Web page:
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Perfusion vs Diffusion and Slower Compartment Questions?

Discussion in 'Ask Dr. Decompression' started by gcbryan, Apr 15, 2011.

  1. gcbryan

    gcbryan One Bad Hombre

    # of Dives: 1,000 - 2,499
    Location: Seattle
    Based on another thread and thinking about this subject again I have a couple of questions for anyone who can shed some light!

    Haldane/Buhlmann dissolved gas theory is considered to be perfusion limited in that one tissue may be saturated and another nearby tissue may not be but unless that nearby tissue is able to help out via perfusion no gas exchange will occur (according to the theory anyway).

    1) Are any theories in mainstream use other than perfusion limited models? I think RGBM and VPM are still perfusion limited aren't they?

    2) I think I've read explanations of why Buhlmann added the last several slower compartments but I can't recall what they were now. I'm especially talking about half-lives of 305, 390,498, and 635 minutes. I think I read something along the lines of they were added just to make the calculations come out but that nothing in the human body really has half-lives that slow. Can anyone elaborate or point me in the right direction here.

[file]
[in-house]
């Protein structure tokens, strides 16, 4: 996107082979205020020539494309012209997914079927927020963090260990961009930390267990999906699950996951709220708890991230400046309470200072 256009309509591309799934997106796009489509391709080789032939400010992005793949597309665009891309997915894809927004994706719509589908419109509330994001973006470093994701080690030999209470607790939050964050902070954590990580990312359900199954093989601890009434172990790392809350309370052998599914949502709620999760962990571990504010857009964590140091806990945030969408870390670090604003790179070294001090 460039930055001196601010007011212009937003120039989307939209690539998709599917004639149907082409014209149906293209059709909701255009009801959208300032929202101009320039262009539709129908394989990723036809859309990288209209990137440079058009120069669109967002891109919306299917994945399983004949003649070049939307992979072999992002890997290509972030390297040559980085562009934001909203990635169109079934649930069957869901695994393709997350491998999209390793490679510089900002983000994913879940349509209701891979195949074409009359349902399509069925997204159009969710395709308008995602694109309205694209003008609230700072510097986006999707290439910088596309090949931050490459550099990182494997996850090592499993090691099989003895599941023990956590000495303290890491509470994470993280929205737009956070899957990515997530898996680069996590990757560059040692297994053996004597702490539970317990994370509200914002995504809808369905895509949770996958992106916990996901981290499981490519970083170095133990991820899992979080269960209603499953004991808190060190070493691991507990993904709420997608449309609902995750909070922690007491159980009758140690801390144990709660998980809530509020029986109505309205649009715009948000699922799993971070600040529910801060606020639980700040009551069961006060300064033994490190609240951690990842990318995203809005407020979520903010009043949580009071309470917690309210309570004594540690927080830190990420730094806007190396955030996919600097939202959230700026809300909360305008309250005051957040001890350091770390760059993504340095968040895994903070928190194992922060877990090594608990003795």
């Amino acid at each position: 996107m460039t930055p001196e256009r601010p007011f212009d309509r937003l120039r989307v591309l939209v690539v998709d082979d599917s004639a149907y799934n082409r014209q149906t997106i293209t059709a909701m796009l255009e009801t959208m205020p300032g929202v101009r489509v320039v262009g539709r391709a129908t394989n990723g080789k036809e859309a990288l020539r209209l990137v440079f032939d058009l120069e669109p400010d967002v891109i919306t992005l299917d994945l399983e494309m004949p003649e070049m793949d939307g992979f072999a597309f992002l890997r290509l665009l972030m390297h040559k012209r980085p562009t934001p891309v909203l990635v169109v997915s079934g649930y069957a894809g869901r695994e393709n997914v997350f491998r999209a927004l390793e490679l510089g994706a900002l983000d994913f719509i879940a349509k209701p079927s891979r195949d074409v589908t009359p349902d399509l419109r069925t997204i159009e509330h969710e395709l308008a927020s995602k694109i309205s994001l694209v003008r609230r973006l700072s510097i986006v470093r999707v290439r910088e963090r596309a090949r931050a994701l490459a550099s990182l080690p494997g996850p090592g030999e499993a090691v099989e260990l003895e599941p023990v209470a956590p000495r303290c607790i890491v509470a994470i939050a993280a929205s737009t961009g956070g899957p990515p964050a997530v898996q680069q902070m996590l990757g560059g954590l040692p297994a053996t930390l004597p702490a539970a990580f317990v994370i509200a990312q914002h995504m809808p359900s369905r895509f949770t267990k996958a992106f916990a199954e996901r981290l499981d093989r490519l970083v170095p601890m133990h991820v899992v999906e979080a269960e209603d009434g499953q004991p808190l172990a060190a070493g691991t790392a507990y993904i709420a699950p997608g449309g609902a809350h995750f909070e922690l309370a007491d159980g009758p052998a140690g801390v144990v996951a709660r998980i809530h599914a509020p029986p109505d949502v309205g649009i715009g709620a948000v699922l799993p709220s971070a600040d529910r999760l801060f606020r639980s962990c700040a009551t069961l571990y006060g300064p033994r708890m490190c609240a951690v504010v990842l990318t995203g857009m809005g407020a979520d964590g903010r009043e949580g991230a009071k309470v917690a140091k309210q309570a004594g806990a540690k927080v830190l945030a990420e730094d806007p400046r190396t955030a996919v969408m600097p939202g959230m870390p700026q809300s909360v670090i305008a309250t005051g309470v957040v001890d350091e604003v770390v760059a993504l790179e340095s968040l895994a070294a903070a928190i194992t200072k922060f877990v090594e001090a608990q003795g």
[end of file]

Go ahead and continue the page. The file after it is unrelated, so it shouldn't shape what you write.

2. huwporter

    huwporter DIR Practitioner

    # of Dives: 1,000 - 2,499
    Location: Sydney, Australia.
    Not quite - in Haldane/Buhlmann, all compartments are considered independently exposed directly to ambient pressure, so tension in any one compartment doesn't affect any other.

    DCIEM uses serial compartments (so compartment 2 is only exposed to compartments 1 and 3, not ambient etc). RNPL (and possibly BSAC 88) uses diffusion. I believe VPM uses a Haldanean model to track compartment tensions, and bubble theory to calculate ascent profiles. (RGBM, not sure about).

    There is some relevant discussion here:

  3. gcbryan

    gcbryan One Bad Hombre

    # of Dives: 1,000 - 2,499
    Location: Seattle
    Thanks Huw! Good link.

    Regarding the first part I guess what I was really asking wasn't answerable within the context of a diffused model. I've briefly read about the other models you mentioned.

    I guess what I was asking is whether a perfusion limited model is that far off base even by being perfusion limited. To the extent that anyone knows, how much off gassing takes place outside of the constraints of a perfusion limited model?

    In other words is this really that unrealistic or does it take account for most of the off gassing anyway (in spite of the limitations)?
    Last edited: Apr 15, 2011

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